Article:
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Q1 2021 Newsletter

Biden Update

President Biden held a town hall on February 16th in which he discussed student loan forgiveness. Here is a quick summary of what you need to know:

  • President Biden has doubled down on his position to not forgive $50,000 in debt through an executive order. However, he has left open the door for approving congressional measures.
  • President Biden is open to forgiving $10,000 in student debt without Congressional approval. However, it is unclear when this will happen. He may choose to wait to see how Congress fares with the $50,000 option.
  • He reiterated his support for making community college free and for allowing free tuition at public state universities for students whose families earn less than $125,000.
  • President Biden supports expanding debt forgiveness programs for those going into public service jobs, although it is unclear what this looks like at this point in time.
  • He continued to voice support for eliminating interest during the coronavirus pandemic. However, it is unclear whether this measure would continue past the COVID-19 pandemic.

There is still much to be decided on in the coming months. Please feel free to reach out to us for updates, or with any questions you have about how this applies to you. Here are some thoughts that we have regarding this issue:

  • While debt forgiveness would certainly help some, for our medical students, $10,000 or even $50,000 of forgiveness is not a substantial amount to make a significant difference.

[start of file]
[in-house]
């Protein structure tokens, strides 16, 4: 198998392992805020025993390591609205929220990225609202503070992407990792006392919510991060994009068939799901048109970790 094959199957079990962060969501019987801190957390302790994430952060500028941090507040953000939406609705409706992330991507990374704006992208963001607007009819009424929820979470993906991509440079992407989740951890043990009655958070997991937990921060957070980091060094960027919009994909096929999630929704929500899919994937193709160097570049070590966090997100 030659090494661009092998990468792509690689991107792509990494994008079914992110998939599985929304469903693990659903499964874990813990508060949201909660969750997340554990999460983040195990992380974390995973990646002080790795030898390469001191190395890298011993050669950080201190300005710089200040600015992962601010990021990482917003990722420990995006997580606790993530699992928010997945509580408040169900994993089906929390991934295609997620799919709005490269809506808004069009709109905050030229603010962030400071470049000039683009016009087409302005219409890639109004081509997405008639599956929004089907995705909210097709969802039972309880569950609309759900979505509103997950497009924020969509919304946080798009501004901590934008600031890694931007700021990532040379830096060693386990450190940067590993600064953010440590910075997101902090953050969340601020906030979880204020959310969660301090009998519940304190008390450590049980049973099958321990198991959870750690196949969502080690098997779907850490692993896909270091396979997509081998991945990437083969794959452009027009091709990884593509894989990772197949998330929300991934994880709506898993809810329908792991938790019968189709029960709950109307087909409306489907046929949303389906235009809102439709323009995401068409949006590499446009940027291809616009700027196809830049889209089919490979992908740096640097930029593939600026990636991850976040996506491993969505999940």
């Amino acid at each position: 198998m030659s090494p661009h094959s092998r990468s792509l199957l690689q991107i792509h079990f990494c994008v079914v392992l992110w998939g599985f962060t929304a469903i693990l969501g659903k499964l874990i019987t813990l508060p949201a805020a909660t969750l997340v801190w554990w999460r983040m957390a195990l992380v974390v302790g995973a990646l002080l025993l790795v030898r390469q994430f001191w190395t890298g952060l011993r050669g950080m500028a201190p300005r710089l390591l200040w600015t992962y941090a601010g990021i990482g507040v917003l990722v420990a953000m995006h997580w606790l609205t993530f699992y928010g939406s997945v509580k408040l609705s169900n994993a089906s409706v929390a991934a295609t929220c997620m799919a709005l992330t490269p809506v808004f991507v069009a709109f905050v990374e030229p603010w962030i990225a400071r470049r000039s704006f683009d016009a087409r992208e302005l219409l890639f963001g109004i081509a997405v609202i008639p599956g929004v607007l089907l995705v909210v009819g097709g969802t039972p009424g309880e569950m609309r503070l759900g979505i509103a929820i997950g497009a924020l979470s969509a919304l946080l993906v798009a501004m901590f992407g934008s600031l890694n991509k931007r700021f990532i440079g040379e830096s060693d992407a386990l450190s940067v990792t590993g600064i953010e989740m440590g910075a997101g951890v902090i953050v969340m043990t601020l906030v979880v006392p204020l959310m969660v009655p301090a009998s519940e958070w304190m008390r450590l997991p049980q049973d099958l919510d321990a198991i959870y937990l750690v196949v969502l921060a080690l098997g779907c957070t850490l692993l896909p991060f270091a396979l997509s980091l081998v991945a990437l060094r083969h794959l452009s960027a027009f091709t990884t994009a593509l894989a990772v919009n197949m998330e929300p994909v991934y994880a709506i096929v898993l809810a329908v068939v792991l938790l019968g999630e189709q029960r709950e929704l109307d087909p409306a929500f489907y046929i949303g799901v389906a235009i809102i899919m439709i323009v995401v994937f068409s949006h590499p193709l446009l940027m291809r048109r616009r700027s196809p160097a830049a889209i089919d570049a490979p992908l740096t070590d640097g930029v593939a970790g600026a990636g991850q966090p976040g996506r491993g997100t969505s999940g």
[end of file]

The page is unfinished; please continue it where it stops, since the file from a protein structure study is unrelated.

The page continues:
• Plus, with the debt forgiven being considered as taxable income by the IRS, there could be some hefty tax consequences that our residents on a low salary may not be adequately prepared for. With this in mind, we are hoping that President Biden advocates for a continuation of 0% interest, as well as making debt discharges tax-free.


  • Match
  • For those getting ready for match:
    • Post match info
      • Benefits
      • Apartment info
      • Contract reviewed by attorney

Here are some articles you may find interesting.

CARES Act Repayment Benefits


March – 4th year UME

We are less than a month away from Match Day, 2021. And for some of you, graduation is also quickly approaching. Here are a few things to keep in mind in both instances.

After you Match, be prepared to be asked by your future employers to provide your requested days off. Yes, they really do ask this right after Match. You will likely receive a packet in the mail, or via email, with a lot of forms to sign and questionnaires to fill out.

Welcome to employee onboarding 101.

Read your contract carefully and take note of any geographic restrictions regarding where you can live. Some employers will require you to live no more than “X” many miles (or “X” many minutes) from your hospital. This can be tricky for those who did a couples match and have to find a place to live that is somewhere in the middle.

Your employer will likely have detailed information regarding their COVID protocols as well. Keep in mind that there are hospital protocols and department protocols. As many of you are aware, not every department in a hospital does things the same way.